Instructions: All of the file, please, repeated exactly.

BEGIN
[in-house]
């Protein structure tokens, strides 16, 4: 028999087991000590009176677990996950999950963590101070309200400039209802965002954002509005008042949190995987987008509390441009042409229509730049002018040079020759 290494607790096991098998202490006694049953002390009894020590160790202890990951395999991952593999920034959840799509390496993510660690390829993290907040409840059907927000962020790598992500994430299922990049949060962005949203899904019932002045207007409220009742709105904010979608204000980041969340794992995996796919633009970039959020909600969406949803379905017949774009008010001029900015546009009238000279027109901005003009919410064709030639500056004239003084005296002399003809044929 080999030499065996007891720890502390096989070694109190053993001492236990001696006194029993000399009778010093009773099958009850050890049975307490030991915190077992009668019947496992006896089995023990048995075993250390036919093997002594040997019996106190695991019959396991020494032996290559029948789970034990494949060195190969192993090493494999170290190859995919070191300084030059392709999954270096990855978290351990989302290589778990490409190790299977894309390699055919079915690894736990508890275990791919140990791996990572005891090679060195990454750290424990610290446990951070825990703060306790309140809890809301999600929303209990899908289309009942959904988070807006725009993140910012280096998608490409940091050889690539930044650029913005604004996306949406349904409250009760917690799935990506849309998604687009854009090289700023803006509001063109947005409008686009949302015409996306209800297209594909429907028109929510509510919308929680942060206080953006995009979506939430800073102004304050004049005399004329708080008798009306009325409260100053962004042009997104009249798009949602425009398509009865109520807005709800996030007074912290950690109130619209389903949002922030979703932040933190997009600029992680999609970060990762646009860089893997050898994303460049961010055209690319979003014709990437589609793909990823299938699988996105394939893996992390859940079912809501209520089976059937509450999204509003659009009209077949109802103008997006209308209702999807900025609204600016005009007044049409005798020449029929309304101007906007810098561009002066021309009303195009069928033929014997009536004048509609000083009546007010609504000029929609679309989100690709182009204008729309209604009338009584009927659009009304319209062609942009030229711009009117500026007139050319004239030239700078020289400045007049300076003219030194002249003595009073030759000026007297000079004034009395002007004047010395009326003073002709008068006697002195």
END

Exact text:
[in-house]
């Protein structure tokens, strides 16, 4: 028999087991000590009176677990996950999950963590101070309200400039209802965002954002509005008042949190995987987008509390441009042409229509730049002018040079020759 290494607790096991098998202490006694049953002390009894020590160790202890990951395999991952593999920034959840799509390496993510660690390829993290907040409840059907927000962020790598992500994430299922990049949060962005949203899904019932002045207007409220009742709105904010979608204000980041969340794992995996796919633009970039959020909600969406949803379905017949774009008010001029900015546009009238000279027109901005003009919410064709030639500056004239003084005296002399003809044929 080999030499065996007891720890502390096989070694109190053993001492236990001696006194029993000399009778010093009773099958009850050890049975307490030991915190077992009668019947496992006896089995023990048995075993250390036919093997002594040997019996106190695991019959396991020494032996290559029948789970034990494949060195190969192993090493494999170290190859995919070191300084030059392709999954270096990855978290351990989302290589778990490409190790299977894309390699055919079915690894736990508890275990791919140990791996990572005891090679060195990454750290424990610290446990951070825990703060306790309140809890809301999600929303209990899908289309009942959904988070807006725009993140910012280096998608490409940091050889690539930044650029913005604004996306949406349904409250009760917690799935990506849309998604687009854009090289700023803006509001063109947005409008686009949302015409996306209800297209594909429907028109929510509510919308929680942060206080953006995009979506939430800073102004304050004049005399004329708080008798009306009325409260100053962004042009997104009249798009949602425009398509009865109520807005709800996030007074912290950690109130619209389903949002922030979703932040933190997009600029992680999609970060990762646009860089893997050898994303460049961010055209690319979003014709990437589609793909990823299938699988996105394939893996992390859940079912809501209520089976059937509450999204509003659009009209077949109802103008997006209308209702999807900025609204600016005009007044049409005798020449029929309304101007906007810098561009002066021309009303195009069928033929014997009536004048509609000083009546007010609504000029929609679309989100690709182009204008729309209604009338009584009927659009009304319209062609942009030229711009009117500026007139050319004239030239700078020289400045007049300076003219030194002249003595009073030759000026007297000079004034009395002007004047010395009326003073002709008068006697002195």